Media

Mike Lindell, Not Yamiche Alcindor, Is the Hero

MyPillow CEO Michael Lindell waits to be introduced by President Donald Trump to address the daily coronavirus response briefing at the White House, March 30, 2020. (Tom Brenner/Reuters)
Why is a grandstanding journalist seen as more virtuous than a self-sacrificing business owner?

MyPillow CEO Michael Lindell, a self-made former crack addict, is going to transform 75 percent of his manufacturing capacity to make 10,000 cotton face masks per day by the end of the week, ramping up production to 50,000 a day in a month. That sounds like a patriotic act to me, especially given that Lindell is undertaking the effort without being forced to do so by a federal agency. I hope the guy becomes a billionaire after this is all over.

NBC? Not so much. The headline on its “analysis” of Lindell’s remarks was “Trump fluffs MyPillow in Rose Garden.” This matched the basic tone taken by a large faction within the political press. Why? Presumably because, at the end of his remarks, Lindell claimed that the Lord Almighty had helped elect Donald Trump president to save our once-beleaguered nation from its alleged depravations. Listen, if there is a God, I hope He refrains from tipping the scales of presidential contests. But it’s not surprising to hear an evangelical Christian talking about the world this way — unless, that is, you’ve never met one.

Of course, anyone who shows anything less than hostility toward the president is immediately cast as a reactionary, and their actions dismissed as questionable and self-serving. Many of the CEOs who have stood with Trump at his press conferences — this week, or in weeks prior — hold varying religious and partisan beliefs. The press didn’t have similar qualms about the CEOs of CVS or Walgreens, because they kept their views to themselves.

Lindell is a villain for speaking his truth, as the kids say. Yet the real heroes of our age — White House political correspondents — are applauded for speaking theirs. Yesterday, PBS’s Yamiche Alcindor, one of the many pundits masquerading as a dispassionate journalist, was chided by Trump during his presser. Immediately, journalists, who are now perhaps the most tribalistic group in American political life, rallied around her with fawning tributes to her bravery and victimhood (because Trump only lashes out at black women, apparently). #WeLoveYamiche is the hashtag, if you’re interested.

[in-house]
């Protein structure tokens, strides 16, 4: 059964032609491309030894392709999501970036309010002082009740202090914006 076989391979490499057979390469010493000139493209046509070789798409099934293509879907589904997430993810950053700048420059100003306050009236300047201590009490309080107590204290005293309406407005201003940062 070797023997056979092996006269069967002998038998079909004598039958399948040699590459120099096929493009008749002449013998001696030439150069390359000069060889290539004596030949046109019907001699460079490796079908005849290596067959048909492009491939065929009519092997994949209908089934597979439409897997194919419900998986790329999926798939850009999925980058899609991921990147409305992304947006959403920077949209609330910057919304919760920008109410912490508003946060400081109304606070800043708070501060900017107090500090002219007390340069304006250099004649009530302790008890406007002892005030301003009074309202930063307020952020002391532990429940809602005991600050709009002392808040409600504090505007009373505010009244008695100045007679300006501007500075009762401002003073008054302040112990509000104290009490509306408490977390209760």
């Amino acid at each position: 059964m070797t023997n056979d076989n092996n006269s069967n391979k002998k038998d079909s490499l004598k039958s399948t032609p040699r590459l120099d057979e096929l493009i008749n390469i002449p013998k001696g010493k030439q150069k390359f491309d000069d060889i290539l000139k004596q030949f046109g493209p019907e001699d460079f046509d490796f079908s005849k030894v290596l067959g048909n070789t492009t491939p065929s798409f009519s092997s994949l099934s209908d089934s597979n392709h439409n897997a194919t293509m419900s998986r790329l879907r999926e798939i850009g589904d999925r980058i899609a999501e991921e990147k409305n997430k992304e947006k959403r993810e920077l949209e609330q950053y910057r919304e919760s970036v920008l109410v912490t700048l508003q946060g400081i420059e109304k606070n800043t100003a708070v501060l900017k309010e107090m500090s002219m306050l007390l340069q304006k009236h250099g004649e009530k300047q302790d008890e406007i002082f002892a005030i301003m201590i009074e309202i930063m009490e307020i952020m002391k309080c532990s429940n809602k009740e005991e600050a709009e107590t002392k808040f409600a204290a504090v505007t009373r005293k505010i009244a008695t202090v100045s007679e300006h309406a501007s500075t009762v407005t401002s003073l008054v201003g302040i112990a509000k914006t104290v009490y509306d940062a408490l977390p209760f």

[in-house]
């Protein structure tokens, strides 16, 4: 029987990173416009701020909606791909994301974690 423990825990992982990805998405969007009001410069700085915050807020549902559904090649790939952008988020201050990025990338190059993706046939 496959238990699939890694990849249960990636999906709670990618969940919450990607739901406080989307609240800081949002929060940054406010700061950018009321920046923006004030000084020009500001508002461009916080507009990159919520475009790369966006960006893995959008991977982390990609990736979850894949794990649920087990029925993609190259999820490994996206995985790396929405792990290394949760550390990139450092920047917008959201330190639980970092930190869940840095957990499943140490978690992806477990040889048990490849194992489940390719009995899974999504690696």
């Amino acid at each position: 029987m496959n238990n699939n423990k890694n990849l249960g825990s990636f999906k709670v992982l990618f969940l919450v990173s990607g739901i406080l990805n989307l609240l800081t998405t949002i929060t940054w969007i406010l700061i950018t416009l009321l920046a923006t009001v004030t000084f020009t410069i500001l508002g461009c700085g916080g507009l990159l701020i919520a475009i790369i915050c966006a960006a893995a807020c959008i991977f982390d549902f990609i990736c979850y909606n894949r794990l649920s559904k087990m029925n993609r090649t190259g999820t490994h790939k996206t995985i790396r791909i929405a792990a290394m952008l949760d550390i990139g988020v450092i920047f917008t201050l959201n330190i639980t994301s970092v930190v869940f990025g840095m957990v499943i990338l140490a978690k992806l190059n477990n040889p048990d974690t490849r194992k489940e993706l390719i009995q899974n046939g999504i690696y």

Philip Rucker of the Washington Post noted that Alcindor “routinely gets under his skin with probing questions,” as if rattling our irascible president was a noteworthy accomplishment, or an act of heroism, or, in and of itself, a reliable indication that a reporter is doing a good job.

The Post’s media critic, Erik Wemple, meanwhile, was forced to reimagine what Alcindor’s question might have sounded like had it been more coherent. And, simply because Trump had been rude to her, he claimed that Alcindor has now become “the symbol of American journalism.”

Yes, that’s the problem.

It’s Alcindor’s prerogative to try and bait the president, as she has done on numerous occasions over the past weeks, and it’s PBS’s prerogative to send her to ask questions that do absolutely nothing to help the public gain a better understanding of the government’s efforts to fight the coronavirus. But we should not forget that most of her narcissistic defenders are really talking about themselves. Some journalists are indeed on the front lines of “war zones, refugee crises, genocides,” as CNN’s S. E. Cupp put it recently. But Alcindor, whose Twitter feed is littered with all kinds of absurdity, is not. She risks absolutely nothing by asking the president questions. Like Jim Acosta, who titled his book, Enemy of the People: A Dangerous Time to Tell the Truth in America, she is stealing valor.

The overall breadth and intensity of the anti-Trump press demonstrates there are few inhibitions and zero limitations on free press (though many in the media do advocate to limit your free speech). No one has been stopped from engaging, investigating, writing, or sharing their antagonism toward Trump. Nor should they.

Some lucky Americans, such as Alcindor, are afforded the benefit of challenging the president personally. That’s fine. I wish the press had exhibited the same level of reflexive antagonism toward every president. They don’t. But Lindell’s political and religious views do not diminish his patriotic act, just as Alcindor’s ability to make the president mad does not transform her into a hero. It doesn’t even make her good at her job.

Now, perhaps our media culture has spent so much time politicizing the world that they’ve confused patriotism with victimhood. Or maybe they’re so obsessed with fighting the president that they can’t recognize that his fans might be capable of a good deed. But if where you stand on Trump is your guiding definition of patriotism and heroism, your moral compass might be broken.

David Harsanyi is a senior writer for National Review and the author of First Freedom: A Ride through America’s Enduring History with the Gun

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